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The Guns of Gettysburg» Forums » Rules

Subject: Withdrawal moves: reduced until eliminated? rss

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Rich James
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Plano
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The rules state that a block which ends a mandatory withdrawal in its start position is reduced until eliminated. How is this rule applied? At first I thought this meant each turn it finds itself in this situation, it suffers a reduction and that continues until eliminated.

But the rule doesn't say this occurs over multiple turns and I realized it might mean you go through the reduction process repeatedly in the current turn until the block is eliminated. This makes sense in that an immediate process to eliminate a block would also consume some of the available reduction blocks. Also, reductions occur as a result of attacks and a multi-turn reduction would imply a continued attack from the winning block. I'm inclined to interpret this rule as an immediate elimination.

Anyone have a different view on this?
 
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Apex
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I interpreted it as you did in that the important component was having the attrition on the reduced blocks since they would affect other presumably brigades of the same division who may still be in the field as they watch their reserves deplete.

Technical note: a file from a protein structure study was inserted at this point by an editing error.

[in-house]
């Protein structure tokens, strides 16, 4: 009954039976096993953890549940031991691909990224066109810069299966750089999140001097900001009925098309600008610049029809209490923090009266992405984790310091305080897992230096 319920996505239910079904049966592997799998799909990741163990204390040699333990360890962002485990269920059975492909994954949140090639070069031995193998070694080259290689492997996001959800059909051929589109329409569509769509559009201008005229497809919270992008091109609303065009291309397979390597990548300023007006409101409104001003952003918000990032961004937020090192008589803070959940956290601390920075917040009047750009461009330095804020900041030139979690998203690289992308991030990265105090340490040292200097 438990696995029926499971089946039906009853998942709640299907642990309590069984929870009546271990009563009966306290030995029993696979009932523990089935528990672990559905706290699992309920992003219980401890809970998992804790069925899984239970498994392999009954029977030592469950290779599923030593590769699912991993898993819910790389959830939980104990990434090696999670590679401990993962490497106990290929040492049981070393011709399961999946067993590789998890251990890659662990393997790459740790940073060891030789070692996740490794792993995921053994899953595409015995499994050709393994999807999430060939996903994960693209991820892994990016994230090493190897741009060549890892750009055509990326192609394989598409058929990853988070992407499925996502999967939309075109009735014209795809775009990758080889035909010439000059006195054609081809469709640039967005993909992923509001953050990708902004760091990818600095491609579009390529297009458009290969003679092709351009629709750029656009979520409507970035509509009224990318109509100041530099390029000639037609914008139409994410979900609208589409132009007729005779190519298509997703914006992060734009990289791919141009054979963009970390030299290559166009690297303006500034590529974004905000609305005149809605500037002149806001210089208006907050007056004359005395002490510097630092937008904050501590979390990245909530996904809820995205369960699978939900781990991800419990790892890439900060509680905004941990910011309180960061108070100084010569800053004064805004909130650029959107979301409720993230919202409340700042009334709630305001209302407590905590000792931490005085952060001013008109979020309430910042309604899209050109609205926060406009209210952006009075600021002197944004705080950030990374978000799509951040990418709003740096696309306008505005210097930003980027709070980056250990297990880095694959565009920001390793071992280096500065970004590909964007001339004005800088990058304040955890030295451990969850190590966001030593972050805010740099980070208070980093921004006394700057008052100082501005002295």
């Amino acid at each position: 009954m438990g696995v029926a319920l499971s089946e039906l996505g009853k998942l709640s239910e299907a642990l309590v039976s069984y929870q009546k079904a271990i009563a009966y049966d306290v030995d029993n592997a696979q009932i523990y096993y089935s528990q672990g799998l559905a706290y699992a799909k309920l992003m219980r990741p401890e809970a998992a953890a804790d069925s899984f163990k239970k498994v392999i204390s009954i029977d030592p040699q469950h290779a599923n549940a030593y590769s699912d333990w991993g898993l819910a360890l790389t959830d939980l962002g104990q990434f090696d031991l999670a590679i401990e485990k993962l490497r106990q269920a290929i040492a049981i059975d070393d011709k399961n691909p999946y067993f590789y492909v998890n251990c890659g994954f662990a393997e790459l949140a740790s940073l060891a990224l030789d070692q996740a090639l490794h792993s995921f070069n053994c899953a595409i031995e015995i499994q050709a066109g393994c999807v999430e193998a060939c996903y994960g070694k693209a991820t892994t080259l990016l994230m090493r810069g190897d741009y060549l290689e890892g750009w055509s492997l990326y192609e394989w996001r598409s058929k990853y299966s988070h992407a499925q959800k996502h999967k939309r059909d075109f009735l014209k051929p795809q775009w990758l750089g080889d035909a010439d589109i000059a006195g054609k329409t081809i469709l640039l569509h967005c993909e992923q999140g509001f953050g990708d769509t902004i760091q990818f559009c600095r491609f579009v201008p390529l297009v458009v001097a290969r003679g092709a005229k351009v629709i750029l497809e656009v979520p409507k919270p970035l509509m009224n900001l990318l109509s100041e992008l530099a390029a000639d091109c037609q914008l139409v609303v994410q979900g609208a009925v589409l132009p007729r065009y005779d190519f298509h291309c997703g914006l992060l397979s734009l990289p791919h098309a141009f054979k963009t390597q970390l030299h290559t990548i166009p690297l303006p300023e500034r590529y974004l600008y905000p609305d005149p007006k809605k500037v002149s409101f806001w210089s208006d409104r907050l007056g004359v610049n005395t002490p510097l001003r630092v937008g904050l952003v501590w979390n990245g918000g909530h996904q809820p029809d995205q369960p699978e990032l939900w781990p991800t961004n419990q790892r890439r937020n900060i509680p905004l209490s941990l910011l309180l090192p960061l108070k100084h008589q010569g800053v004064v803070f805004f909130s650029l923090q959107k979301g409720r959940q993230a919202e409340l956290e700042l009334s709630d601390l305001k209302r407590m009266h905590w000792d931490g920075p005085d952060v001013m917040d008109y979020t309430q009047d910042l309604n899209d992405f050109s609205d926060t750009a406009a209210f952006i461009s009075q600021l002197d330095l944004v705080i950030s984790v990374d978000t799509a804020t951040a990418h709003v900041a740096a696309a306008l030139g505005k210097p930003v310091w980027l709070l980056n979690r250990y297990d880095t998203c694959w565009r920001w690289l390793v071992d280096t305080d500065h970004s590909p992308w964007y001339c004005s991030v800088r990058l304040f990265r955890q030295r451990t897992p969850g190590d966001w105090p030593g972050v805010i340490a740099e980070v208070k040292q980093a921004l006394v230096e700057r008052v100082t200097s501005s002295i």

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Stephen Rochelle
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Yes, immediate elimination with the corresponding loss of replacement blocks. Note, though, that this shouldn't have a meaningful effect -- if it's a full-strength block being reduced, just pick two strength-1 blocks for the first reduction step, and you won't jeopardize your strength-2 blocks. If you don't have two strength-1 blocks left, then it doesn't matter -- only one strength-1 block remaining means that this is that unit's last full-strength block (actually, its last strength-2 block of any type), and so any residual strength-2 blocks can't come into play anyway.

Really, you can skip the whole "suffers reduction until eliminated" thing. Simply removing the block accomplishes the same effect, and removes the possibility that the player forgets that he need not offer any strength-2 blocks as intermediate replacements. I would recommend, though, that you go ahead and set aside one of the strength-1 blocks just to keep that record-keeping straight (else you may be asking "hey, why do I still have this strength-1 block around?" later on).
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Rich James
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That's a good observation, Stephen. I can't find a case where the reduction process in this situation would make a difference either.
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